The Question and Answer format of Chapter 14 was a different approach compared to books I have read for past book studies. The questions and responses were a delightful read in the sense that I could review what I would answer to such a question before reading the authors comments. Many of the questions seemed pertinent and offered what seemed to be relevant information for those first learning about gifted students. For me, my favorite question was the second one found on page 197. Wanting to have a young male student tell you something…work on something together, sit/stand beside…and LISTEN, LISTEN, LISTEN.
I really enjoyed the Guestion/Answer chapter because many of the experiences that were shared I have had in the past 20 years teaching so I could connect with the teacher/parent that was sharing. I especially connected with the one about the student who had " checked out" of 4th grade, and was having so many problems in school. It seems like intermediate grades see this more and more and it doesn't have to be a GT kid to have it happen to. It's like the students lose the will to produce anything which is so sad to think that what they have to say and do doesn't matter.
I totally agree with Patrice T. in her comment of parent enabling their students to be too needy. I think if limits were established and carried through then students wouldn't have so much trouble with consequences given by any adult because they have experienced them before. The trouble lies when you are the first adult to tell a child like this no- then you are a bully and mean. Reality shouldn't have to sink in until middle school- it needs to happen sooner!
I liked the format. The parents seemed honest in their appraisal of their own students, they should know them better than we do, and had realistic expectations. I thought the question/comment about standardized testing on page 200 was very good. Some of the gifted students really don’t do that well on a standard, everyone should know this material type test. They sometimes read too much into the question and know too much about the material to give a simple standard answer.
I agree with sharon g. students need to learn the word no before middle school and learn that being very smart does not remove accountability from your class work. One of our biggest challenges is to hold students accountable for everything in middle school, both academically and behavior wise.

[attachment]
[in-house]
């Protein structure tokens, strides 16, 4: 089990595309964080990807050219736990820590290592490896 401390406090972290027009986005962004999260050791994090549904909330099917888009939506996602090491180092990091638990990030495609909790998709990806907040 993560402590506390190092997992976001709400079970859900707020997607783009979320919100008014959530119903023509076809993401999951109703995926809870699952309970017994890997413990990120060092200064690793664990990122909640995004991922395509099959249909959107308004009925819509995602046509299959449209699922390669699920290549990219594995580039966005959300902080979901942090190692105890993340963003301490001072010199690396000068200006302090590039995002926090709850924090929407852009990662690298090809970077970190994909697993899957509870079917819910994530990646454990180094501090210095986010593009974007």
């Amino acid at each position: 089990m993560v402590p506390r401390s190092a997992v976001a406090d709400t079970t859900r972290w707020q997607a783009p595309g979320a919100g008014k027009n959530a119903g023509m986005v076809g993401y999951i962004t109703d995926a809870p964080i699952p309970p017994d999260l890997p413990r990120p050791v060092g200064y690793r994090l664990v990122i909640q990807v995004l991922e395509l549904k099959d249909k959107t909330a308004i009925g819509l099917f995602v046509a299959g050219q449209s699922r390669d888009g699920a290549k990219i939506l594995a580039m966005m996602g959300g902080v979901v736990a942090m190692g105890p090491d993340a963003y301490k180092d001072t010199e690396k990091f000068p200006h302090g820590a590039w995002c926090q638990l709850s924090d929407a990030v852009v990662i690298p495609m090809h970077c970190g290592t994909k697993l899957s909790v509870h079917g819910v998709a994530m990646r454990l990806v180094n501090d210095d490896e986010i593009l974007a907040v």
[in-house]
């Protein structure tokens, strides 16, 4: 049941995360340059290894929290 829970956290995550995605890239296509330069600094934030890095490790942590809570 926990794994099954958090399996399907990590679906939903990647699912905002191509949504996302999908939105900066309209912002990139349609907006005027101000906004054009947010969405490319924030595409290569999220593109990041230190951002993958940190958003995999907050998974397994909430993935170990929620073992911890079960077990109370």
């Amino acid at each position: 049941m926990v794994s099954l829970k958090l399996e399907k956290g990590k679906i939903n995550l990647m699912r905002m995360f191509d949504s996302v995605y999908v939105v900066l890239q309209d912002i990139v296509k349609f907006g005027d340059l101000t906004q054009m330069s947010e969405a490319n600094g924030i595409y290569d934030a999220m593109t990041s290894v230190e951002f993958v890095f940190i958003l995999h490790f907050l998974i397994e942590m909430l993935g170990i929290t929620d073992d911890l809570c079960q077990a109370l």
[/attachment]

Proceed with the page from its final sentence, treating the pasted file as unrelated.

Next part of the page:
I liek the Q & A format. I find it easier to read and digest. I found the question on page 201 useful. The part about "referential speaking" was really interesting. I have never heard of this technique. I have some students that I think this could be very useful with.
I love this approach because it makes the reading personal to me. The second question about getting boys to open up (page 197) spoke to my heart. I never know how to approach boys, and seem to always end up making them cry, no matter how gentle I think I am being. When I read this section I realized that I was doing all of the wrong things! I need to just sit next to them and work some math problems, or write a story, and gently lead them into conversation. I am being too forward and frank with my boys, and they need some TLC too!Comment: I agree with everyone about the enabling. It seems to me that each year I have a group of students who are a little less able to do things for themselves than the year before. I do think that parents coddle way too much these days. I want to protect my daughter too (who is almost 4), but I don't give in to her every whim. Sometimes she throws a fit or gets sent to "take a break", but she will learn how to be her own person. Kids need to feel confident in their own decisions, and learn to face the consequences when their decisions are not right.
I like this approach as it seems to incorporate real life situations. The one that stood out to me the most was on page 205 about the boy who had checked out but was showing use of his giftedness with puzzles at home. sometimes there is a discrepancy between what is seen at home and what is seen at school. It also again points out the importance of differentiating curriculum and providing enough rigor for the student to stay engaged.
The stories about parents wanting to get their children retested reminded me about the past GT coordinator talking about how some parents never accept the answer of NO. How some parents would put their students in other schools where the rigor was not as hard as others to get them classified in GT and then knowing that classification was good for them for 6 years. But I did like the approach. It reminded me of Dear Abby and that is a quick easy read for information.
response to lguidry: Although you are speaking of older students, my GT second graders also wish to simply give me the answer, not an explanation. It is so frustrating for them to slow down, but I hope these students will gain a confidence from learning how to explain themselves fully.